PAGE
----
The aim of iPoker is to establish a new player valuation formula intended to "break this cycle of decreasing lifetime values." To accomplish this goal, net-depositors need to be recognized as providing more value, while simultaneously performing a balancing act by "assigning enough value to high volume players to retain them."
The grinders remain a part of the equation in order to generate rake from the deposits made by recreational players. But how much of the equation remains to be seen, considering that their value will be lessened considerably. Will that value decrease so much that it will cause certain skins to modify their VIP programs to such a degree that high volume grinders are forced to play elsewhere? More on that later.
Network Revenue Sharing Agreement
The Source Based Rake concept is viewed by iPoker as a revenue sharing agreement of sorts among the skins on the network. The sharing comes into play "on rake and fees generated from money that has been deposited and wagered by players" on various skins, and subsequently "turned into revenue by another player" regardless of the skin to which that player belongs.
SBR, which will replace the current Weighted-Contributed Rake model, functions by requiring the creation of a "virtual balance" (VB) for each player in conjunction with an actual balance. Money that is "wagered for the first time" is tagged and time-stamped to the wagering player. The SBR system uses existing money of a player's virtual balance that is used in a cash game pot or a Sit N' Go buy-in.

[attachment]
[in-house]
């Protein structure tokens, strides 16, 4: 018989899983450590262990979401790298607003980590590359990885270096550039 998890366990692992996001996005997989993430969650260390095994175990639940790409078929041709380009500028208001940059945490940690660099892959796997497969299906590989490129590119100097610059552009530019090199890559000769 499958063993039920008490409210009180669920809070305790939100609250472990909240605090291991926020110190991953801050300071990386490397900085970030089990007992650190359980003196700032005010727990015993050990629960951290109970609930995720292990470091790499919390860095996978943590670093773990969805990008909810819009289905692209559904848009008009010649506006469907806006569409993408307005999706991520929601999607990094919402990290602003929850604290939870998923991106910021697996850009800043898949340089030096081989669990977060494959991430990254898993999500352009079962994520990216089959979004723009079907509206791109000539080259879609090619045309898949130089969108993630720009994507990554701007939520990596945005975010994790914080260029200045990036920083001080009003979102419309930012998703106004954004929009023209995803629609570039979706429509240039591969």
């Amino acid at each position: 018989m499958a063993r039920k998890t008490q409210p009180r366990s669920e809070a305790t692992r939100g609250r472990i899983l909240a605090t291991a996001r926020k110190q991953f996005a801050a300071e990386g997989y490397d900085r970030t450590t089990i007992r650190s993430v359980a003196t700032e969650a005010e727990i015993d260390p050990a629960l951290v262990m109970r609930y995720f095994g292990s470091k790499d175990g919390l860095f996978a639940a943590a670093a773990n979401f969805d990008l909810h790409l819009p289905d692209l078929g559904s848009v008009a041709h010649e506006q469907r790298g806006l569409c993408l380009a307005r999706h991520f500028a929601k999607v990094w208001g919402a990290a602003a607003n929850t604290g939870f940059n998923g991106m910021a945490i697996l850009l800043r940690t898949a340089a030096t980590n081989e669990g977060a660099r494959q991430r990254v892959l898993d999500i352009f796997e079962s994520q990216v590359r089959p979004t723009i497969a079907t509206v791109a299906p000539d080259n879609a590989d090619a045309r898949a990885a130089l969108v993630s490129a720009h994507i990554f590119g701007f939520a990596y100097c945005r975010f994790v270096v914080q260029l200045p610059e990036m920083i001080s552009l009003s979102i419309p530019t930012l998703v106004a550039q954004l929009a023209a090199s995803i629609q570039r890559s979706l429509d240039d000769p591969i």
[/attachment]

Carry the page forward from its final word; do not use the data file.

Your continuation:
A player is tagged with new money only if his or her "virtual balance is lower than the bet or Sit N' Go buy-in." Upon the collection of rake and fees, players who used money to enter the Sit N' Go or build a ring game pot will be assigned a value that is proportional to the wagered money. SBR always takes other players' oldest money first from the virtual balance before their own money is used.
All of the money tagged to players will not mean revenue for the skins of those players. It is highly likely that a portion of the virtual balances of players will not be turned into rake, thereby eliminating revenue for the skin.